How old would you recommend the kids to be to play this game?

The redesigned questions complement the new Ontario sex education curriculum, so you could play portions of the game with your kids as early as Grade 1. As parents, you are allowed to take out the cards that are too advanced for them (recommended), and reinsert them as your child grows up. To play the game as a whole, without removing cards, age 12-13 is an approximate. If you feel they’re ready earlier, that’s fine too!

I read something the other day that fits in well here. “What age do you think kids should know about sex? Remove two years, and that’s much more likely.”

If you’re a parent with an infant, and you’re not sure whether you’ll use the game, I can see where you’re coming from. My first child is due in September, and Grade 1 feels INCREDIBLY far away. However, Blush doesn’t expire! And in the meantime, you can play it with your friends, even as a drinking game. (Be prepared to get drunk very quickly if you do, though. The questions can be harder than you think!) This goes for people without children as well. How well do you remember your own sex ed classes? Do you think you know everything?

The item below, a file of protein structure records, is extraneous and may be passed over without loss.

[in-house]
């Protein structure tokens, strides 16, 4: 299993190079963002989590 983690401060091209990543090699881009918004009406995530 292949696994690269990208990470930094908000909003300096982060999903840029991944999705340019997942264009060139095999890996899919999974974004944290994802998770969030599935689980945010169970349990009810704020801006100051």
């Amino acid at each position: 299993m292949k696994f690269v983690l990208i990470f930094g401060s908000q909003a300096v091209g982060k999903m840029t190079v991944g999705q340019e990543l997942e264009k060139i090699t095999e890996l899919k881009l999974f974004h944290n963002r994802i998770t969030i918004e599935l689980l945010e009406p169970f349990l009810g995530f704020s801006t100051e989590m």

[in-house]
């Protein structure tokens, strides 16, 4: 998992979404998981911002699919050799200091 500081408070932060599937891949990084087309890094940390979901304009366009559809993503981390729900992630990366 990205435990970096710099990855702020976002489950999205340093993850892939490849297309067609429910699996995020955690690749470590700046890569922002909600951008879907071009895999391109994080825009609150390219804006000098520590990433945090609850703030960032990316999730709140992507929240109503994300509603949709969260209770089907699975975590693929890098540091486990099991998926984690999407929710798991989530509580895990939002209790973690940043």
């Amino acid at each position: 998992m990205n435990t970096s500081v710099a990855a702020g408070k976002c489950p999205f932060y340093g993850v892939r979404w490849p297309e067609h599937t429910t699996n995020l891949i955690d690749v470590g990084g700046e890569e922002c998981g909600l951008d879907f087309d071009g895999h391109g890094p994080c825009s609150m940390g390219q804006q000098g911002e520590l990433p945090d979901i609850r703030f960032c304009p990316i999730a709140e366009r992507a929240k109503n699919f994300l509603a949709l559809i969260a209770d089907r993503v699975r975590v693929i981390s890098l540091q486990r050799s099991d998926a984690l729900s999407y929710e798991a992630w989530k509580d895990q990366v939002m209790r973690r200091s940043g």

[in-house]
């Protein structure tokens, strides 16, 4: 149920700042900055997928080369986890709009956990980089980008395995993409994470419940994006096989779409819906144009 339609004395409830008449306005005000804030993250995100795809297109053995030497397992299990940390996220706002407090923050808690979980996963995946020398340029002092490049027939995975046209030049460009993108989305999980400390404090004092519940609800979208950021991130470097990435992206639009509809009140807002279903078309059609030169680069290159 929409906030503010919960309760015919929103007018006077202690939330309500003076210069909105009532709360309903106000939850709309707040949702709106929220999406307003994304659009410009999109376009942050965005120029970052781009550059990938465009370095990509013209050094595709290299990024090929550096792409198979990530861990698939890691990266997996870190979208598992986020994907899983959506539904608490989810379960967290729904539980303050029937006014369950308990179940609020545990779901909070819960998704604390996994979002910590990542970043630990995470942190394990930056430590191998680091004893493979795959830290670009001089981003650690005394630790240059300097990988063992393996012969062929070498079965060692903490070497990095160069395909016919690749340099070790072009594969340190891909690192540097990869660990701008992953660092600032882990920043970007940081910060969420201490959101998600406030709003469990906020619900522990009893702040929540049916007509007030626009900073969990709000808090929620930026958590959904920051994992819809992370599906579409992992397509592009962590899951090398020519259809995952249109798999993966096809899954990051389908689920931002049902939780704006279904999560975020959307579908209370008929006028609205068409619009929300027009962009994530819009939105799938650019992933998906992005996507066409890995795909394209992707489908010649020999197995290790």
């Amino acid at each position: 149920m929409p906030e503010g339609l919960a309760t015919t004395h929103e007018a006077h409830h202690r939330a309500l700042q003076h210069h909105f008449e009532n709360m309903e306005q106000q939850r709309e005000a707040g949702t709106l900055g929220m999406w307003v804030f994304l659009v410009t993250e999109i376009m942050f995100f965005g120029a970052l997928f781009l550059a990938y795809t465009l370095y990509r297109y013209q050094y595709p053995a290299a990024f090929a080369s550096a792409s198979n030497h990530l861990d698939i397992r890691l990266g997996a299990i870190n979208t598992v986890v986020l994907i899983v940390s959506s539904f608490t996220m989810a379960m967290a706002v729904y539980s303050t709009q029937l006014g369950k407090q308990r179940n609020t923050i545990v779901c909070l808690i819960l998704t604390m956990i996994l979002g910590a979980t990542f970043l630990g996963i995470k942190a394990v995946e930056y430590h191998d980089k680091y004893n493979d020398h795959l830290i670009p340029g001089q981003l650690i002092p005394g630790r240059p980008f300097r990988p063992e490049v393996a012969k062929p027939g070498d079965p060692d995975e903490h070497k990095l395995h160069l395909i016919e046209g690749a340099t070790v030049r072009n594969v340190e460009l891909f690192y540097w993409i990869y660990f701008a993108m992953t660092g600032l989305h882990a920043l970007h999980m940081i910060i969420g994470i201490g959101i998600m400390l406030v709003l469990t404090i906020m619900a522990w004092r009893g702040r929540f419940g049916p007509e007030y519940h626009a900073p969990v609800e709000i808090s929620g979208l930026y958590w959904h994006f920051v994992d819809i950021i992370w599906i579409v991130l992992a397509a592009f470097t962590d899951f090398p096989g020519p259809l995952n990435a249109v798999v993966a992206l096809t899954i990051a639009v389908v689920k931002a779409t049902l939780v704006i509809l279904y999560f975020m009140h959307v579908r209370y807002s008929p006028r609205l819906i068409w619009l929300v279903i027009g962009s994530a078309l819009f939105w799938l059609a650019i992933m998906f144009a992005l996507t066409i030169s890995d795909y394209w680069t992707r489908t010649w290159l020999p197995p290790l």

Pledge to Blush: https://www.kickstarter.com/projects/1357195744/blush

There were lots of other questions that I was asked multiple times, but this post is getting a little long, so I will leave you with a question that I wish I HAD been asked, because I think it’s a rather important one:

What qualifies YOU to write this game? Why should we trust your facts?

My educational background has provided me with thorough researching skills (1), an understanding of human sexuality (2), and the knowledge of how to teach through different methods (3).

  1. BSc in Biochemistry and Chemistry
  2. BA Soc[ial Science] Major Psychology (with a focus on Human Sexuality) Minor Biology
  3. BEd I/S Chemistry and Math

I have been extremely thorough with my research into this game, and will go over the questions again with a fine-tooth comb before it is published. My publisher, Renaissance Press, has already edited the questions, as well as sent them off to UofT’s Sexual Health Centre, to have a second pair of eyes look at the questions.

I feel as though all of my educational and personal background has led to this game. It is a major part of me, and with your help, will come into this world before my first-born child!